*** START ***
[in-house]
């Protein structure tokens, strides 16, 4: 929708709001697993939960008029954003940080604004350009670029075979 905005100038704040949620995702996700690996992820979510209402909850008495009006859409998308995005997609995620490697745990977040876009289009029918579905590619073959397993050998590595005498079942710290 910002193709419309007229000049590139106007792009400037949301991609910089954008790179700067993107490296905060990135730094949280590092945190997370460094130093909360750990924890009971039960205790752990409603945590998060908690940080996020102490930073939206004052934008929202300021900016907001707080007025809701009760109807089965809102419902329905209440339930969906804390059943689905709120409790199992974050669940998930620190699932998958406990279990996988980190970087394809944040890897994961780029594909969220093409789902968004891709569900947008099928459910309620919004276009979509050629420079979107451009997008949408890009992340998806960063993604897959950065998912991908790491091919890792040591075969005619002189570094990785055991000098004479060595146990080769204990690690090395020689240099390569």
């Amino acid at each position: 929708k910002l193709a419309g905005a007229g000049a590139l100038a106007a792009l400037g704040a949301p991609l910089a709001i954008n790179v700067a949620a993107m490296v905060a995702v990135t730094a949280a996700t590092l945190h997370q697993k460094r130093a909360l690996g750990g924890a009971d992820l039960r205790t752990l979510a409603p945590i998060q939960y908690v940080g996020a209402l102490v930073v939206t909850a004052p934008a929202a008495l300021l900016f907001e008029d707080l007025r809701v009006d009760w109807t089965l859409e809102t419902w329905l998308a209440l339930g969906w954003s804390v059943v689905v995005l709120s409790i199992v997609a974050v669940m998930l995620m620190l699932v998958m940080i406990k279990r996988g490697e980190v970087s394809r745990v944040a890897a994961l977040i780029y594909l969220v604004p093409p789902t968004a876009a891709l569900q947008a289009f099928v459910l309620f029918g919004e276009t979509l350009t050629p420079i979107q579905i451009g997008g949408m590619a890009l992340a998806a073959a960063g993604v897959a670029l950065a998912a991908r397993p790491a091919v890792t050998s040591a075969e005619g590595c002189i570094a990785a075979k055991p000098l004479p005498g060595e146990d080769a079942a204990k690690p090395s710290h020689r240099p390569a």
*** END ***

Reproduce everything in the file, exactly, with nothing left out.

[in-house]
């Protein structure tokens, strides 16, 4: 929708709001697993939960008029954003940080604004350009670029075979 905005100038704040949620995702996700690996992820979510209402909850008495009006859409998308995005997609995620490697745990977040876009289009029918579905590619073959397993050998590595005498079942710290 910002193709419309007229000049590139106007792009400037949301991609910089954008790179700067993107490296905060990135730094949280590092945190997370460094130093909360750990924890009971039960205790752990409603945590998060908690940080996020102490930073939206004052934008929202300021900016907001707080007025809701009760109807089965809102419902329905209440339930969906804390059943689905709120409790199992974050669940998930620190699932998958406990279990996988980190970087394809944040890897994961780029594909969220093409789902968004891709569900947008099928459910309620919004276009979509050629420079979107451009997008949408890009992340998806960063993604897959950065998912991908790491091919890792040591075969005619002189570094990785055991000098004479060595146990080769204990690690090395020689240099390569």
């Amino acid at each position: 929708k910002l193709a419309g905005a007229g000049a590139l100038a106007a792009l400037g704040a949301p991609l910089a709001i954008n790179v700067a949620a993107m490296v905060a995702v990135t730094a949280a996700t590092l945190h997370q697993k460094r130093a909360l690996g750990g924890a009971d992820l039960r205790t752990l979510a409603p945590i998060q939960y908690v940080g996020a209402l102490v930073v939206t909850a004052p934008a929202a008495l300021l900016f907001e008029d707080l007025r809701v009006d009760w109807t089965l859409e809102t419902w329905l998308a209440l339930g969906w954003s804390v059943v689905v995005l709120s409790i199992v997609a974050v669940m998930l995620m620190l699932v998958m940080i406990k279990r996988g490697e980190v970087s394809r745990v944040a890897a994961l977040i780029y594909l969220v604004p093409p789902t968004a876009a891709l569900q947008a289009f099928v459910l309620f029918g919004e276009t979509l350009t050629p420079i979107q579905i451009g997008g949408m590619a890009l992340a998806a073959a960063g993604v897959a670029l950065a998912a991908r397993p790491a091919v890792t050998s040591a075969e005619g590595c002189i570094a990785a075979k055991p000098l004479p005498g060595e146990d080769a079942a204990k690690p090395s710290h020689r240099p390569a």